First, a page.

Battery manufacturers ship batteries with a 40 percent charge. The low charge state reduces aging-related stress while allowing some self-discharge during storage. To minimize the current flow for the protection circuit before the battery is sold, advanced Li-ion packs feature a sleep mode that disables the protection circuit until activated by a brief charge or discharge. Once engaged, the battery remains operational and the on state can no longer be switched back to the standby mode.
Do not recharge lithium-ion if a cell has stayed at or below 1.5V for more than a week. Copper shunts may have formed inside the cells that can lead to a partial or total electrical short. If recharged, the cells might become unstable, causing excessive heat or showing other anomalies. Li-ion packs that have been under stress are more sensitive to mechanical abuse, such as vibration, dropping and exposure to heat.
Charging Li‑ion polymer, also referred as Li-polymer, is very similar to a regular lithium-ion battery and no changes in algorithm are necessary. Most users won’t even know if their battery is Li‑ion or Li‑polymer. The word “polymer” has been used as promotional hype and does not reflect special attributes other than to know that the battery is built in a different way to a standard Li-ion.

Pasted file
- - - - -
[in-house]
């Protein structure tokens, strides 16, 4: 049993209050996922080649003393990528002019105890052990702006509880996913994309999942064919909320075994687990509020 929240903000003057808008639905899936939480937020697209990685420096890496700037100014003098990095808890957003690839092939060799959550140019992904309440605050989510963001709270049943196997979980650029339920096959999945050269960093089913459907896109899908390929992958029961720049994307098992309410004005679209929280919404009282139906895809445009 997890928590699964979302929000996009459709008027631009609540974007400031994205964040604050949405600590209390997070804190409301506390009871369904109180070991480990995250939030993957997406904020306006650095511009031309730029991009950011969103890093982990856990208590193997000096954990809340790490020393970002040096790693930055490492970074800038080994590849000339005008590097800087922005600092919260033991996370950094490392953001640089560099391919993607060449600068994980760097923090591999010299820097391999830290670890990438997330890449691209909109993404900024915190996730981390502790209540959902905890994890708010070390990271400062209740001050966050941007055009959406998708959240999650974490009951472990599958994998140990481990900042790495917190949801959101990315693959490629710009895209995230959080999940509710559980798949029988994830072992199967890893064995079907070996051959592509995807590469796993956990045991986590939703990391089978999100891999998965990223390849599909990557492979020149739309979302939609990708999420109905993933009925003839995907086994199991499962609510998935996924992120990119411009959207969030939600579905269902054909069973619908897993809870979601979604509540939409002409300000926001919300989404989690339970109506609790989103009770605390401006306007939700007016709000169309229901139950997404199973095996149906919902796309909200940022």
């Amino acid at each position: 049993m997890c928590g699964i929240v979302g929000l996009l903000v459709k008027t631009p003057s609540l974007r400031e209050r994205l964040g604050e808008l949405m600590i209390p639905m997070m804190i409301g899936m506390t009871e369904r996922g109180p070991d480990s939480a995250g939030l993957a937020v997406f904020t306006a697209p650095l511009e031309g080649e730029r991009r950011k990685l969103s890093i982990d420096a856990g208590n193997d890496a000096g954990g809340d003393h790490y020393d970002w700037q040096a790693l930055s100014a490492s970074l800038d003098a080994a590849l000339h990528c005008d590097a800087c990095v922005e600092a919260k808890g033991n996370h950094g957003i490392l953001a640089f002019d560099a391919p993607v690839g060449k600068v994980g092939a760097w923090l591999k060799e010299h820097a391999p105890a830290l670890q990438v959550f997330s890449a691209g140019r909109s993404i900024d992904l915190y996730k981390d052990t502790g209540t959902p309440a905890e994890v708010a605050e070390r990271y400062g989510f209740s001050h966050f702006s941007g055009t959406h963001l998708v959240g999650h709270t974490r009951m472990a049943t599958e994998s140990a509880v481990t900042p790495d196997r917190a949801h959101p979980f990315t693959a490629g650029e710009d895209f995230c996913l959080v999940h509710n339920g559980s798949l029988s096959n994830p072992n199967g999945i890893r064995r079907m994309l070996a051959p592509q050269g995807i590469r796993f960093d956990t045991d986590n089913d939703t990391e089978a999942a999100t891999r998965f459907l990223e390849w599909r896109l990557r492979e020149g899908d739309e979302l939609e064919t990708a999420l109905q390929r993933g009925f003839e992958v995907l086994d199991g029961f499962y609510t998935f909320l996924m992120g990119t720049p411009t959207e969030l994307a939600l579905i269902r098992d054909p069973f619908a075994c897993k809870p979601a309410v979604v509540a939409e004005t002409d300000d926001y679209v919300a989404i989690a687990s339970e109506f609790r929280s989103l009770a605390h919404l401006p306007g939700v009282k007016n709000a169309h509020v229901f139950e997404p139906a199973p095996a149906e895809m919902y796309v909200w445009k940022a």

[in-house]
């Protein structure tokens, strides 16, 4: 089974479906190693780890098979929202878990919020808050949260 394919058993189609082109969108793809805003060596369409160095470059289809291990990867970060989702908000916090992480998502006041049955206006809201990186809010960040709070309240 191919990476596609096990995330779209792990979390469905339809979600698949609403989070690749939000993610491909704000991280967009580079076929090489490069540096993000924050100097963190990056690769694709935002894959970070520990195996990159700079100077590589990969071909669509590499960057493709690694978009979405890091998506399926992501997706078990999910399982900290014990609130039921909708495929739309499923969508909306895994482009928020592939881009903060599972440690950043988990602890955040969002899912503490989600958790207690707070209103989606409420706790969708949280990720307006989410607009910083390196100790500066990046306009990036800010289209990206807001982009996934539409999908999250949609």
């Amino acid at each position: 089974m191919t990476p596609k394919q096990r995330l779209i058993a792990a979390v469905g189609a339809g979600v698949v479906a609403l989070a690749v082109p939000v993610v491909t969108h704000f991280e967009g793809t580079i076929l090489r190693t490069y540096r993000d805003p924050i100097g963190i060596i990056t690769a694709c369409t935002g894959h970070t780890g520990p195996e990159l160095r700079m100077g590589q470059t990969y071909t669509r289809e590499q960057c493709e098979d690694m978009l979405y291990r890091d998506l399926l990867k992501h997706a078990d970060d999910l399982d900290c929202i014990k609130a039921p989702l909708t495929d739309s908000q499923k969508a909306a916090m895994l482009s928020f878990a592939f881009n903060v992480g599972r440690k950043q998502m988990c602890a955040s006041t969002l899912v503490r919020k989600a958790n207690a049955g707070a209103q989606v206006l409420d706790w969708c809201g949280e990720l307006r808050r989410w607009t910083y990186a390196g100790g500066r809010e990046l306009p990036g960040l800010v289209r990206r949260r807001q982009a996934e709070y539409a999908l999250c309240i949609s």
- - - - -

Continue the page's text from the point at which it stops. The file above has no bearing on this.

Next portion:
Most polymer batteries are based on a hybrid architecture that is a cross between Li-ion and Li-polymer. There are many variations within the polymer family, and the true dry polymer battery for the consumer market is still years away. Also know as the “plastic battery,” this system was first announced in early 2000 but was never able to attain the conductivity needed for most applications at ambient temperatures. Read more about the Lithium-polymer battery and the Pouch Cell.